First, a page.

Chris Carlier takes the little that he knows about his favourite artists and, inspired by them, splashes blotches of ink onto paper using magic and a pencil. He then hires as many great musicians as he can to back him up in a weird little thrown-together chamber-sort-of setting and shouts at them, forcing them to run around the room screaming like insane persons until music comes out.
Ever exploring sound, Chris started back in the ’90s on saxophone, playing his first paid gig at age 13 at a local seniors centre. Now with 17 years in the business, whether on trusty tenor sax, guitar, piano, percussion, bass clarinet, didgeridoo or whatever else he can get his hands on, he keeps pretty busy. Outside of regular jazz performances for private events like fundraisers and weddings, he’s been recording and performing electronic music since 2003 and completed his first symphony in 2008 for the a competition put on by Winnipeg Symphony Orchestra. After being re-written for wind band in 2010, the piece was added to a 2011 spring concert by the University of Regina Wind Ensemble.
Over the years, Chris has had the privilege to play across Canada and locally with members of countless local ensembles including the Regina Symphony Orchestra, the Bob Moyer Big Band, The University of Regina Wind Ensemble and Concert Band, Skavenjah and so on, but it hasn’t been until the past couple of years that he’s focused his energy on his own music.
In recent months, he contacted some friends about playing in a “chamber pop music” ensemble. This new group, consists of a music teacher on percussion (Jen Yim), a pop performer/composer on piano (Zach Appleton), another music teacher on euphonium (Mandy McArthur), a first-call, a heavily performing and recording artist on electric bass (Rob D) and Chris playing clarinets, saxophones, auxiliary percussion and singing. The sound builds on ideas from Frank Zappa, Beirut, Bela Fleck and other innovators, evolving into a creative sound certainly not being heard already in Regina. Being a new ensemble, they’ve only been able to play a small number of times, but so far reviews have been positive and their ambition is boundless. Chris has been working tirelessly to get his foot in the door and it’s finally starting to pay off with performances. For the next step, Chris intends to secure a grant to record the ensemble with additional players on strings and other instruments that aren’t normally found in this setting.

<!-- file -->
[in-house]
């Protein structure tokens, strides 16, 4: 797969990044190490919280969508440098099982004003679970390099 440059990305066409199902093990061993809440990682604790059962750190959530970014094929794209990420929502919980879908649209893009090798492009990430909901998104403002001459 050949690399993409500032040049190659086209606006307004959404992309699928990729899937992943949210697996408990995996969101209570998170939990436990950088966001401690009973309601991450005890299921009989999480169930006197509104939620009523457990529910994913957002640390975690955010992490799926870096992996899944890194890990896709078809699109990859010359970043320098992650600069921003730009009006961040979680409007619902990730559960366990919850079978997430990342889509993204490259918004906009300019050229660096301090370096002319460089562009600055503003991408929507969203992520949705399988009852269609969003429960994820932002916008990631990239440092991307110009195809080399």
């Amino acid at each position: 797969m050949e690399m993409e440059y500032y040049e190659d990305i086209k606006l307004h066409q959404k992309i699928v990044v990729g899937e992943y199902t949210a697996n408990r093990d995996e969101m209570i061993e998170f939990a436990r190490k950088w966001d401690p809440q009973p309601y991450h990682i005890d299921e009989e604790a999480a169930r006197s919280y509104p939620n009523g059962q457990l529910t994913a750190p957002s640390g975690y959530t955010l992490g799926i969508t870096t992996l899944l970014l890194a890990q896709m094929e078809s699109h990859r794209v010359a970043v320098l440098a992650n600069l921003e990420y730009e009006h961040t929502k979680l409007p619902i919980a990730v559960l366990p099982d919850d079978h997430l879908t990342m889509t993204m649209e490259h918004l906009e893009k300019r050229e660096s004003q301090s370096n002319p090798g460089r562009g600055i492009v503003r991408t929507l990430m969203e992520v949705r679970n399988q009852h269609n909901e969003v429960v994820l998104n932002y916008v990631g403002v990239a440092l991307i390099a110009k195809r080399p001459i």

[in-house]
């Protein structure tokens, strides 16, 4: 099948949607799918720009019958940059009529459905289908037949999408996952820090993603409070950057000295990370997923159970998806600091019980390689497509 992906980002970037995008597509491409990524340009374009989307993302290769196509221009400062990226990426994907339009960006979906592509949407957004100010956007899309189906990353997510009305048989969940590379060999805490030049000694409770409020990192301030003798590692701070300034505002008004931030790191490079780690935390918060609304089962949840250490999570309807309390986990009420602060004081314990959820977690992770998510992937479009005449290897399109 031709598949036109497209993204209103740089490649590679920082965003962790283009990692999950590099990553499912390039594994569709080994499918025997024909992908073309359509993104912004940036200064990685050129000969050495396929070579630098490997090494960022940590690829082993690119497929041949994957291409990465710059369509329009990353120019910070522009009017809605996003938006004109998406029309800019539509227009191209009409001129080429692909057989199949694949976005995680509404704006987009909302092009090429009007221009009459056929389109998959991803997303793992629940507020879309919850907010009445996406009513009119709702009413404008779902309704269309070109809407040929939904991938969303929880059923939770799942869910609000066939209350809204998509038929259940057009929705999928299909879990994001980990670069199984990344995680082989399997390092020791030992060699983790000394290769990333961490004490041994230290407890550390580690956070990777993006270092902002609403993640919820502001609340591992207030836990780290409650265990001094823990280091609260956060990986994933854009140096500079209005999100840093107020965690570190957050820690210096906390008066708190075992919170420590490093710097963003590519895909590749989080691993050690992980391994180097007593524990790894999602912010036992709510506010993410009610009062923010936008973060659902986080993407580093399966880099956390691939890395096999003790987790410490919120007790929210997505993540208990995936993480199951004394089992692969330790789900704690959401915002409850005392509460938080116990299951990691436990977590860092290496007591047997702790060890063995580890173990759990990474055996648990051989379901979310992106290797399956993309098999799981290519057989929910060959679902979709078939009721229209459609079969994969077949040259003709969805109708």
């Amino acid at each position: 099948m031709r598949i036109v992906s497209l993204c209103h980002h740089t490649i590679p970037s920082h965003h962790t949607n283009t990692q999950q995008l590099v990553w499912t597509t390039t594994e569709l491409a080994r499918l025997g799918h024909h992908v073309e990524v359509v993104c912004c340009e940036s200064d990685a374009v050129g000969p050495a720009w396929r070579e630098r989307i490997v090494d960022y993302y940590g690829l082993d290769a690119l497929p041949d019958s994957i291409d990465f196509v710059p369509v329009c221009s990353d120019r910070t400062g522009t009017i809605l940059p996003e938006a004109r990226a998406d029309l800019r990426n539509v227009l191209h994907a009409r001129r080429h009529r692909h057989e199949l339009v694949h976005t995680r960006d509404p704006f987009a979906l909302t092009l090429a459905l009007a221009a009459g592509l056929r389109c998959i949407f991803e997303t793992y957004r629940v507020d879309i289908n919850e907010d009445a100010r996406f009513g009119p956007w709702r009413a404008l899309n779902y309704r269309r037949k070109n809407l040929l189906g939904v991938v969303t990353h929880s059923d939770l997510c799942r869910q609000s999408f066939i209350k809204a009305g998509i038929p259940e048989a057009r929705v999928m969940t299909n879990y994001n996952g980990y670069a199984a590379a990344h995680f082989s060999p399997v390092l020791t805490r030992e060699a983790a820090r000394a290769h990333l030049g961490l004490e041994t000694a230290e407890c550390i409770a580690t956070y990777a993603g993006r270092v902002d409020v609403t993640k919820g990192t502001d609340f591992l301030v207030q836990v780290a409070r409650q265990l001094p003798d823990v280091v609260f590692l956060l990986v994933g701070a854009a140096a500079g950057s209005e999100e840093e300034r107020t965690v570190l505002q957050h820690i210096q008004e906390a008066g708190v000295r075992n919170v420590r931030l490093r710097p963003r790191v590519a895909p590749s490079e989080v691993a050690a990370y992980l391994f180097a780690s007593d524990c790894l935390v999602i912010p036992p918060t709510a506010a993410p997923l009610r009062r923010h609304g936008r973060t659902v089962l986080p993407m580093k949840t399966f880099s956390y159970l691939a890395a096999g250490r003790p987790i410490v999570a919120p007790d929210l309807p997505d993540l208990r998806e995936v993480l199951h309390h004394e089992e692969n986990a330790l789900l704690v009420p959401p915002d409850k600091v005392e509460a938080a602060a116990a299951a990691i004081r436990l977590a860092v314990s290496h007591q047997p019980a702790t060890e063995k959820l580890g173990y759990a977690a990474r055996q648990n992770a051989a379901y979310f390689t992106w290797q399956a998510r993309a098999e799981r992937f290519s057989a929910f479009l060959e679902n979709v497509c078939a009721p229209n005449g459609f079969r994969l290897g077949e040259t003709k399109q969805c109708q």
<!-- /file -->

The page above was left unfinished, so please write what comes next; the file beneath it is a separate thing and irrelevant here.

Here’s what some people are saying about Chris’ music:
“Tunes that at first you think are familiar, an advant garde take on what would normally be orchestral music. Almost soothing music but with an edge.”
“I closed my eyes for this one cause I wasn’t sure what I felt, and I saw bugs and butterflies and flowers and rain and clouds and animals, all doing their thing, but in really fast motion. Do you know what I mean? The vocals make you feel that whatever you are witnessing it’s really special and you’ll only experience it like that once, so pay attention!”
“It’s atmospheric and moody; a lot of people just don’t like that kind of thing, but if you enjoy peeling apart the layers within music, you will find a lot of expression in a piece like this. Taken individually, each track might seem disparate but everything meshes in a way that makes me feel like there is a faint glimmer of hope within a dystopia.”